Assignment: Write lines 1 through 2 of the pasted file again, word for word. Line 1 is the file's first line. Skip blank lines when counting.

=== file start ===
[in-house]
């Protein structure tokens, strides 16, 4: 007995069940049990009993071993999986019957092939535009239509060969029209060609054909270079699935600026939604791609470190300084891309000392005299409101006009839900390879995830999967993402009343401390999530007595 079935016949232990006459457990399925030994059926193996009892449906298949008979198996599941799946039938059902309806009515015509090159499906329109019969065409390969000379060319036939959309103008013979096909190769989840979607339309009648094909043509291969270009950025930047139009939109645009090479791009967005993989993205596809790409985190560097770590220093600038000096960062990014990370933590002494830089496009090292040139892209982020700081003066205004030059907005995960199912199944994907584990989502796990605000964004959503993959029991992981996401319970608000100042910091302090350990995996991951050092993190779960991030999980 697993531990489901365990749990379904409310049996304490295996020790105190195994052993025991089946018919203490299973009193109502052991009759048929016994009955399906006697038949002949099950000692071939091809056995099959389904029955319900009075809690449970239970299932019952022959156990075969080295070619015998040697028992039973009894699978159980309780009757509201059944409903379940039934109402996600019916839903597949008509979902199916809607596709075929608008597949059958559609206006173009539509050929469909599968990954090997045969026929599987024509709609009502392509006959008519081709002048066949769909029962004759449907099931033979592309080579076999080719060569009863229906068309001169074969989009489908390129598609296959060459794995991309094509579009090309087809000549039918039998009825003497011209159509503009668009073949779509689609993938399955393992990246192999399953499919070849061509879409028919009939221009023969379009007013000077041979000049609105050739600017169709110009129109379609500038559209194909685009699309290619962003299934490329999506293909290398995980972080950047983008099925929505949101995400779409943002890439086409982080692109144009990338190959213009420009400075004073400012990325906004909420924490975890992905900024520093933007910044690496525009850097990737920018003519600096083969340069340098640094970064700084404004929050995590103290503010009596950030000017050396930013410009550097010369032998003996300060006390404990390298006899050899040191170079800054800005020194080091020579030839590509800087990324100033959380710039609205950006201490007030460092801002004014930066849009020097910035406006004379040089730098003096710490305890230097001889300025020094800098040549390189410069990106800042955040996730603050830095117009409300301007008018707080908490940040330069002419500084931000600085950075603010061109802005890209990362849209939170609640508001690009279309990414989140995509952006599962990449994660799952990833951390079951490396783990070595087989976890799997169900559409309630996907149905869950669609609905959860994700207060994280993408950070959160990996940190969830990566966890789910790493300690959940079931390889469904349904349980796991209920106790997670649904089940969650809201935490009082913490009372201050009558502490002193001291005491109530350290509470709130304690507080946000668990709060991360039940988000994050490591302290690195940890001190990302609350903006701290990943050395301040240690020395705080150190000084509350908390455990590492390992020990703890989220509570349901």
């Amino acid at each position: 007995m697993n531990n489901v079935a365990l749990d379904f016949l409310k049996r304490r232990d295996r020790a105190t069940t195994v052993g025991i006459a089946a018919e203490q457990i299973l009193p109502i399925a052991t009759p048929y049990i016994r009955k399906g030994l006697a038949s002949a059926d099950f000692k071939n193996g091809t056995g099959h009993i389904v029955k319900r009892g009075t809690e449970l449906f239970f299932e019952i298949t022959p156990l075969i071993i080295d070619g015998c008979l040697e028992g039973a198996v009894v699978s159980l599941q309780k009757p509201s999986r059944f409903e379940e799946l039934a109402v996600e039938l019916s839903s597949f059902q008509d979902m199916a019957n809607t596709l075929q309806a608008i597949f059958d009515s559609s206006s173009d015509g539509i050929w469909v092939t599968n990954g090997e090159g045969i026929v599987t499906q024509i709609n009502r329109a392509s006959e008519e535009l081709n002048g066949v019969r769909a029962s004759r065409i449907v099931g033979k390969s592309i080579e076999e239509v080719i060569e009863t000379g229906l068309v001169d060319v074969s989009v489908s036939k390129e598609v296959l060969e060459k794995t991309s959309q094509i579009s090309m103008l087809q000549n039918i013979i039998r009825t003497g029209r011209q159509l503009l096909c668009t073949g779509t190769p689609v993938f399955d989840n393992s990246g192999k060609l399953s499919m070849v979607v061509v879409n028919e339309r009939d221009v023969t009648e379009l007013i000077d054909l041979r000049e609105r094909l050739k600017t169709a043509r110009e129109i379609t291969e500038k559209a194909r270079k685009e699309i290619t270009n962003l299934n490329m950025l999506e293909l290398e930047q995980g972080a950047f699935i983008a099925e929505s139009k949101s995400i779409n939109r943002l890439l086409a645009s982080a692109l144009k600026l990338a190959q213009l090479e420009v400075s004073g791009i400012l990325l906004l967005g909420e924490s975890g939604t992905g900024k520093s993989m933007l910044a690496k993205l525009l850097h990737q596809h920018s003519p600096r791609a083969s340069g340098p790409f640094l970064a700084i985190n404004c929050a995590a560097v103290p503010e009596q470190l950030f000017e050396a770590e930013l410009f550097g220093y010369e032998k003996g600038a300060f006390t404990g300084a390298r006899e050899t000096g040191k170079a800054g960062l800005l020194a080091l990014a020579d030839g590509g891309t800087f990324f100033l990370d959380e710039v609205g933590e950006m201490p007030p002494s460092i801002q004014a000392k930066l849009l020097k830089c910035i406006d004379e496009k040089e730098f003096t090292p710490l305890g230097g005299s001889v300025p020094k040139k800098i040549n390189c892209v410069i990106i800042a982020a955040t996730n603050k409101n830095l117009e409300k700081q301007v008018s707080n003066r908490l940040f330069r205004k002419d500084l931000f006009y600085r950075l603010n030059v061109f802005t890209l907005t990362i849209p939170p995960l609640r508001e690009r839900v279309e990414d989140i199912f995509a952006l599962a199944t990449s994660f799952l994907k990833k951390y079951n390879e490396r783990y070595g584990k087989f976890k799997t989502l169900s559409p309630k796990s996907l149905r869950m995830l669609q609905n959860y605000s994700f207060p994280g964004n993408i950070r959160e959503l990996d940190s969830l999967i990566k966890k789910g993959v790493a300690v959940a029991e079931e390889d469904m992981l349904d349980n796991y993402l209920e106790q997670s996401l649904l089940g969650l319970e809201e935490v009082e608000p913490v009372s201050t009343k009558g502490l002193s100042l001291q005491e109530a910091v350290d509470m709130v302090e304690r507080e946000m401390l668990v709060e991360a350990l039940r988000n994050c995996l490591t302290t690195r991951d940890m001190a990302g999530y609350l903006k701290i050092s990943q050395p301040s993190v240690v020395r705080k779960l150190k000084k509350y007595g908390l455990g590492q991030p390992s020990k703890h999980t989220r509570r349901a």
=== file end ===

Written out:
[in-house]
């Protein structure tokens, strides 16, 4: 007995069940049990009993071993999986019957092939535009239509060969029209060609054909270079699935600026939604791609470190300084891309000392005299409101006009839900390879995830999967993402009343401390999530007595 079935016949232990006459457990399925030994059926193996009892449906298949008979198996599941799946039938059902309806009515015509090159499906329109019969065409390969000379060319036939959309103008013979096909190769989840979607339309009648094909043509291969270009950025930047139009939109645009090479791009967005993989993205596809790409985190560097770590220093600038000096960062990014990370933590002494830089496009090292040139892209982020700081003066205004030059907005995960199912199944994907584990989502796990605000964004959503993959029991992981996401319970608000100042910091302090350990995996991951050092993190779960991030999980 697993531990489901365990749990379904409310049996304490295996020790105190195994052993025991089946018919203490299973009193109502052991009759048929016994009955399906006697038949002949099950000692071939091809056995099959389904029955319900009075809690449970239970299932019952022959156990075969080295070619015998040697028992039973009894699978159980309780009757509201059944409903379940039934109402996600019916839903597949008509979902199916809607596709075929608008597949059958559609206006173009539509050929469909599968990954090997045969026929599987024509709609009502392509006959008519081709002048066949769909029962004759449907099931033979592309080579076999080719060569009863229906068309001169074969989009489908390129598609296959060459794995991309094509579009090309087809000549039918039998009825003497011209159509503009668009073949779509689609993938399955393992990246192999399953499919070849061509879409028919009939221009023969379009007013000077041979000049609105050739600017169709110009129109379609500038559209194909685009699309290619962003299934490329999506293909290398995980972080950047983008099925929505949101995400779409943002890439086409982080692109144009990338190959213009420009400075004073400012990325906004909420924490975890992905900024520093933007910044690496525009850097990737920018003519600096083969340069340098640094970064700084404004929050995590103290503010009596950030000017050396930013410009550097010369032998003996300060006390404990390298006899050899040191170079800054800005020194080091020579030839590509800087990324100033959380710039609205950006201490007030460092801002004014930066849009020097910035406006004379040089730098003096710490305890230097001889300025020094800098040549390189410069990106800042955040996730603050830095117009409300301007008018707080908490940040330069002419500084931000600085950075603010061109802005890209990362849209939170609640508001690009279309990414989140995509952006599962990449994660799952990833951390079951490396783990070595087989976890799997169900559409309630996907149905869950669609609905959860994700207060994280993408950070959160990996940190969830990566966890789910790493300690959940079931390889469904349904349980796991209920106790997670649904089940969650809201935490009082913490009372201050009558502490002193001291005491109530350290509470709130304690507080946000668990709060991360039940988000994050490591302290690195940890001190990302609350903006701290990943050395301040240690020395705080150190000084509350908390455990590492390992020990703890989220509570349901």